by Kenneth Taylor MD
Knee pain is all too familiar to many adults, and is a frequent complaint of active children as well. Children and adolescents are susceptible to knee pain during periods of rapid growth. Muscles and tendons that are used and over-used during sports and play tend to contract and tighten while long bones around the knee are lengthening. This creates a ‘tug-of-war’ phenomenon that leads to stress and eventually inflammation and pain at the growth centers where the muscles and tendons attach to bone.
The medical term for this phenomenon is apophysitis. The medical world recognized the physicians that first described these apophysitis’ by bestowing naming rights, and therefore many of these disorders sound more like law firms than medical ailments. Osgood-Schlatter Disease is apophysitis that occurs at the tibial tubercle (just below the kneecap). Sinding-Larsen-Johansson Disease is apophysitis at the patella (kneecap).
Osgood-Schlatter disease is characterized by inflammation of the growth plate of the leg just below the knee at the tibial tubercle, a prominence just below the kneecap. The tibial tubercle is the bony attachment on the large bone of the lower leg (tibia) of the big, powerful thigh muscle (quadriceps) and patellar tendon. The growth plate is an area of relative weakness, and injury to it occurs due to repeated stress or vigorous exercise. It is a temporary condition of the tibial tubercle that is uncommon after age 16.
- Overzealous conditioning routines, such as running, jumping, or jogging
- Being overweight
- Boys between 11 and 16
- Rapid skeletal growth
- Poor physical conditioning (strength and flexibility)
- Single sport specialization and year-round schedules
- Lose weight or maintain ideal body weight
- Appropriately warm up and stretch before practice or competition
- Maintain appropriate conditioning
- Muscle strength
- Flexibility and endurance
- Cardiovascular fitness
- Exercise moderately, avoiding extremes
- Use proper technique
General Treatment Considerations
Initial treatment consists of medications and ice to relieve pain, stretching and strengthening exercises (particularly of the quadriceps and hamstrings), and modification of activities. Specifically, kneeling, jumping, squatting, stair climbing and running on the affected knee should be avoided. The exercises can all be carried out at home for acute cases. Chronic cases often require a referral to a physical therapist or athletic trainer for further evaluation or treatment. Uncommonly, the affected leg may be immobilized for 6 to 8 weeks . A patellar band (a brace between kneecap and tibial tubercle on top of the patellar tendon) may help relieve symptoms. Surgery is recommended in the growing patient in the rare situation of failed conservative treatment. Surgery is occasionally necessary after skeletal maturity if the ossicle (bony bump) becomes painful.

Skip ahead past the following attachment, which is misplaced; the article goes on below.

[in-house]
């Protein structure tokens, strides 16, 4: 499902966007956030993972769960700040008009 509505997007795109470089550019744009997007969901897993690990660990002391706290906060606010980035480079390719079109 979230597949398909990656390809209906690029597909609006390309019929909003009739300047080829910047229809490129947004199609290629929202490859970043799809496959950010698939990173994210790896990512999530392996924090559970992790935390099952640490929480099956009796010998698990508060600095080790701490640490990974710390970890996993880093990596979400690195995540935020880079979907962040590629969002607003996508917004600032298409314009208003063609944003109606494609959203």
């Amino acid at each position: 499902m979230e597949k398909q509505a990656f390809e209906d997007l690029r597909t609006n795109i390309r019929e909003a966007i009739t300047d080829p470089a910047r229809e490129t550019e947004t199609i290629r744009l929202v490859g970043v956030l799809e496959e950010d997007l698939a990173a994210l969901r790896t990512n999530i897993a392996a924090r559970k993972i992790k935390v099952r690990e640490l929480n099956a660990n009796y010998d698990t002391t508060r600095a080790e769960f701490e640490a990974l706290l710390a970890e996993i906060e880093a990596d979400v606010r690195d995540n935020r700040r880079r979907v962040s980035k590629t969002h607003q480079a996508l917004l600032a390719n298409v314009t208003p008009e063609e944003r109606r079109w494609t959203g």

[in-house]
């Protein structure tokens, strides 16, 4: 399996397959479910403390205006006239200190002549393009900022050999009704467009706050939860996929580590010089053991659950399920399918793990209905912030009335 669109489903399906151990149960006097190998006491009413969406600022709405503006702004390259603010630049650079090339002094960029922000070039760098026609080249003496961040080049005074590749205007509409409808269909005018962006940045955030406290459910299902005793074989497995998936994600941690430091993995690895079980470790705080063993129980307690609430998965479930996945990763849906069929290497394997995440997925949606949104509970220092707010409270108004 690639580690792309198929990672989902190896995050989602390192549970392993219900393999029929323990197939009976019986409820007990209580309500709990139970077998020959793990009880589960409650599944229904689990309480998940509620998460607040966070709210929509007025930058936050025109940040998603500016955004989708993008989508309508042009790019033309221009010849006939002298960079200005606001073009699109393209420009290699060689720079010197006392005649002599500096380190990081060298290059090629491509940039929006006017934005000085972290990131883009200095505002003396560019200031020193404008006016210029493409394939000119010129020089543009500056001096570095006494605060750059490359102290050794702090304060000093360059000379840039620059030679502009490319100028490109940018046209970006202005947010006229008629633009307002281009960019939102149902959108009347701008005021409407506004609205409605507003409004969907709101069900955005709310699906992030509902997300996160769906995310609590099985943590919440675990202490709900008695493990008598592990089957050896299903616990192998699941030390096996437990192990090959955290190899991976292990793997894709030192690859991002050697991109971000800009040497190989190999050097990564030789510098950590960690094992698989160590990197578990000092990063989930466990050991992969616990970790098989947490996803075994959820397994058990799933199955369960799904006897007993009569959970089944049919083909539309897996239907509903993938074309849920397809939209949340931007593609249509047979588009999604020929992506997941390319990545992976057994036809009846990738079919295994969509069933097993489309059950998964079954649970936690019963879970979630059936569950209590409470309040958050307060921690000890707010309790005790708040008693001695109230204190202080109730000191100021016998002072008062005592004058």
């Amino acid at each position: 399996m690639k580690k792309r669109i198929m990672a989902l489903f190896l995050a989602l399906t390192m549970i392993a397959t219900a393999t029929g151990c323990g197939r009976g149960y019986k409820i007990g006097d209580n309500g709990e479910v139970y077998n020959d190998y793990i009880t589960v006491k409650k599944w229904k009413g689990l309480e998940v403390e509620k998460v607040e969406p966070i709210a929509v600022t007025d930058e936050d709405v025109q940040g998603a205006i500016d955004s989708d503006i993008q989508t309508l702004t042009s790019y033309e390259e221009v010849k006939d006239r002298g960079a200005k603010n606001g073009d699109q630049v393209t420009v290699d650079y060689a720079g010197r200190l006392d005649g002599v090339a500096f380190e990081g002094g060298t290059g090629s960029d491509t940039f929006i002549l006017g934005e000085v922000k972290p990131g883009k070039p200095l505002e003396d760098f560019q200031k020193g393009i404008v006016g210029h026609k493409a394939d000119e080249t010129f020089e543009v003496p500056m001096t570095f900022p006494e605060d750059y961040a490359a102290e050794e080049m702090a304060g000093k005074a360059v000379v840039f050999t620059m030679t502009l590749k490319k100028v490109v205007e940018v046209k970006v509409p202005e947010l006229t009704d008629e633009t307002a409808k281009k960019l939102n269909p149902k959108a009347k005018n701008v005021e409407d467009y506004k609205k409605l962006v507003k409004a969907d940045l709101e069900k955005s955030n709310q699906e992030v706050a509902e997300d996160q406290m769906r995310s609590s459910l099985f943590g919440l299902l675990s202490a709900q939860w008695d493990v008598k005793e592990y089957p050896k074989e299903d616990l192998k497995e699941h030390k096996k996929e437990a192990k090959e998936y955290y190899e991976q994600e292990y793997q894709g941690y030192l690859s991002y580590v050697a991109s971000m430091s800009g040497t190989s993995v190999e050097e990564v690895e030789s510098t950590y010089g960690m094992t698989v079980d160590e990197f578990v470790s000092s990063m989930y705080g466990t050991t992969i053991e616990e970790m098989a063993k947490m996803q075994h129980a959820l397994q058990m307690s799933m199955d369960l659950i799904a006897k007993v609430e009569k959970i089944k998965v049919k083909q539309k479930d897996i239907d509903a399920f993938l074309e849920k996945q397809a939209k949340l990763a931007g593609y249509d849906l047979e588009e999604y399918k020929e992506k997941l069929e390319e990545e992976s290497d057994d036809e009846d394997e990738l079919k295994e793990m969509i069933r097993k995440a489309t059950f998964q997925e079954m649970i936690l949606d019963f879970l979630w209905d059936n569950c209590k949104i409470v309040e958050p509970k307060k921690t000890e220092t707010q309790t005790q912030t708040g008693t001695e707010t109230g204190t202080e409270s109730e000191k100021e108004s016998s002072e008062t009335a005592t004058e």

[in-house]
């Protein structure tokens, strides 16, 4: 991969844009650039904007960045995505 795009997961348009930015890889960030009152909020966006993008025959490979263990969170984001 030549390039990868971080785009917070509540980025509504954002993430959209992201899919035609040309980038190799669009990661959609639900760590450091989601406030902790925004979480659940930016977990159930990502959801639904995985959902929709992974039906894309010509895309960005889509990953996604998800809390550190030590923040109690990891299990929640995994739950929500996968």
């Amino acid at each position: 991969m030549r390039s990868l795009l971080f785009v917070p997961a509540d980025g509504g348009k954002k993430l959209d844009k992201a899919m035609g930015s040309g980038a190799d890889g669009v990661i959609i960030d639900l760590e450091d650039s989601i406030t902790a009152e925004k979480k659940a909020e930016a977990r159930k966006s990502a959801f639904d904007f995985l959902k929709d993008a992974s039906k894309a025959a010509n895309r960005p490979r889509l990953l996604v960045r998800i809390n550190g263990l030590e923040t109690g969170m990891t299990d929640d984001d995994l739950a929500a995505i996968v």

- Anti-inflammatory medications, such as aleve and ibuprofen or other minor pain relievers, such as acetaminophen, are often recommended. While they can provide relief of acute pain, they should not be taken prior to sporting activities. The reduction in pain may allow the athlete to overexert and further worsen the condition.
- Cortisone injections are rarely, if ever, indicated. Cortisone injections may weaken tendons, therefore it is better to give the condition more time to heal with rest.
Heat and Cold
- Cold is used to relieve pain and reduce inflammation for acute and chronic cases. Cold should be applied for 10 to 15 minutes every 2 to 3 hours for inflammation and pain and immediately after any activity that aggravates symptoms.
- Heat may be used before performing stretching and strengthening activities prescribed by a physician, physical therapist, or athletic trainer.
Sports and physical activity are essential to our children’s health. At times, this activity can be a source of pain and injuries. Apophysitis syndromes such as Osgood-Schlatter and Sinding-Larsen-Johansson are generally self-limited and respond to conservative management such as rest, anti-inflammatory medications and ice. At times, referral to a physical therapist for strengthening and stretching exercises may be beneficial. Chronic cases will benefit from consultation with a sports medicine physician with expertise in treating children.
Dr. Kenneth Taylor is a primary care physician with fellowship training and board certification in Sports Medicine. He is director of the UCSD Primary Care Sports Medicine Fellowship and is involved in clinical research trials related to sports medicine. Dr. Taylor is a team physician for the San Diego professional indoor soccer franchise (Sockers), head team physician for the UC San Diego Intercollegiate and Club Athletics, and medical director for the International Surfing Association. He sees patients at Rady Children’s Hospital’s 360 Sports Medicine Facility and at UCSD Family & Sports Medicine Clinic in La Jolla.